Recurrent deletions of ULK4 in schizophrenia: a gene crucial for neuritogenesis and neuronal motility

Bing Lang, Jin Pu, Irene Hunter, Min Liu, Christina Martin-Granados, Thomas J Reilly, Guo-Dong Gao, Zhen-Long Guan, Wei-Dong Li, Yong-Yong Shi, Guang He, Lin He, Hreinn Stefansson, David St Clair, Douglas H Blackwood, Colin D McCaig, Sanbing Shen

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Abstract

Although many pathogenic copy number variations (CNVs) are associated with neuropsychiatric diseases, few of them have been functionally characterised. Here we report multiple schizophrenia cases with CNV abnormalities specific to unc-51-like kinase 4 (ULK4), a serine/threonine kinase gene. Deletions spanning exons 21–34 of ULK4 were present in 4 out of 3391 schizophrenia patients from the International Schizophrenia Consortium, but absent in 3181 controls. Deletions removing exons 33 and 34 of the large splice variant of ULK4 also were enriched in Icelandic schizophrenia and bipolar patients compared with 98,022 controls (P = 0.0007 for schizophrenia plus bipolar disorder). Combining the two cohorts gives a P-value less than 0.0001 for schizophrenia, or for schizophrenia plus bipolar disorder. The expression of ULK4 is neuron-specific and developmentally regulated. ULK4 modulates multiple signalling pathways that include ERK, p38, PKC and JNK, which are involved in stress responses and implicated in schizophrenia. Knockdown of ULK4 disrupts the composition of microtubules and compromises neuritogenesis and cell motility. Targeted Ulk4 deletion causes corpus callosum agenesis in mice. Our findings indicate that ULK4 is a rare susceptibility gene for schizophrenia.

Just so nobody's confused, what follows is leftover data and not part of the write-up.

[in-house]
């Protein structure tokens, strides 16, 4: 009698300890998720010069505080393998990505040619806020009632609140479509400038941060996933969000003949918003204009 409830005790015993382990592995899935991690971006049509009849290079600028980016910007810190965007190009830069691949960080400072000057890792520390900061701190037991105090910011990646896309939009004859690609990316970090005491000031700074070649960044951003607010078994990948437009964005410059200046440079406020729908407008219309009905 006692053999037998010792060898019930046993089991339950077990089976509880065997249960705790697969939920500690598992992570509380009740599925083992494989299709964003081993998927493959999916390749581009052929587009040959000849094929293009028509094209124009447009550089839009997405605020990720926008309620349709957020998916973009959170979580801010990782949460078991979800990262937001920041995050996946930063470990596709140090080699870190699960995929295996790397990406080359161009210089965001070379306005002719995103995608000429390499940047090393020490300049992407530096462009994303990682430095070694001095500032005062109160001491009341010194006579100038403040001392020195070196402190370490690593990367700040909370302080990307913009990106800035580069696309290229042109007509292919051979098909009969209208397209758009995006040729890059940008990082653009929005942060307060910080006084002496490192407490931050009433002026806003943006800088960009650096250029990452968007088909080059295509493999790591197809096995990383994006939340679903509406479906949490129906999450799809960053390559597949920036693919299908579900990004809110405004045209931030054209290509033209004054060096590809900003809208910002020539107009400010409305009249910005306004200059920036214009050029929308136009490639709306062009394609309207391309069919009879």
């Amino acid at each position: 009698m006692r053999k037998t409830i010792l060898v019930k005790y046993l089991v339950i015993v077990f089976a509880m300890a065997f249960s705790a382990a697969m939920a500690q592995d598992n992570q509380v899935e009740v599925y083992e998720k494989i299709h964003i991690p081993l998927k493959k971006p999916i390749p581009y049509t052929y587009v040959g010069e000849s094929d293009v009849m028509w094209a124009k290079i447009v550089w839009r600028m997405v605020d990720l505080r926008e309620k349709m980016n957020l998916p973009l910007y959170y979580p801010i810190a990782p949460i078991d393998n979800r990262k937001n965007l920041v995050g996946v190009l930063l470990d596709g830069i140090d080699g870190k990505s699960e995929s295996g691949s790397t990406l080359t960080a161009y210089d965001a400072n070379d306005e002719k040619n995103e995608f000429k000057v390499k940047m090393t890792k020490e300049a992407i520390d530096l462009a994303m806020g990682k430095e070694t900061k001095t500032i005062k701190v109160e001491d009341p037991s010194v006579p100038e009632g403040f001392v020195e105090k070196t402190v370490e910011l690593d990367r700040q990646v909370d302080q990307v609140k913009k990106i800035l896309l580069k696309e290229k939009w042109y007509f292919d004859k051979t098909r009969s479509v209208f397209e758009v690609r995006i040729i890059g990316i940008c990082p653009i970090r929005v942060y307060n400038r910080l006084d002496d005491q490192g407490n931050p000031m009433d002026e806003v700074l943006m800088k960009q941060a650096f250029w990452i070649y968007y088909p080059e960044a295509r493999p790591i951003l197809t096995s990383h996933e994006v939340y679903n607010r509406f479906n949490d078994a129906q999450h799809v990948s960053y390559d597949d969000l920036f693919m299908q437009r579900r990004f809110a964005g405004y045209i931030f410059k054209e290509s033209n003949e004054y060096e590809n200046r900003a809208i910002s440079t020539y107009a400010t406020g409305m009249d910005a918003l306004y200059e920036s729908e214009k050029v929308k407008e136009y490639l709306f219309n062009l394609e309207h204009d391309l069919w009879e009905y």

Original languageEnglish
Pages (from-to)630-640
Number of pages11
JournalJournal of Cell Science
Volume127
Issue number3
Early online date27 Nov 2013
DOIs
Publication statusPublished - 1 Feb 2014

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Keywords

  • neurite branching
  • schizophrenia
  • serine/threonine kinase
  • ULK4

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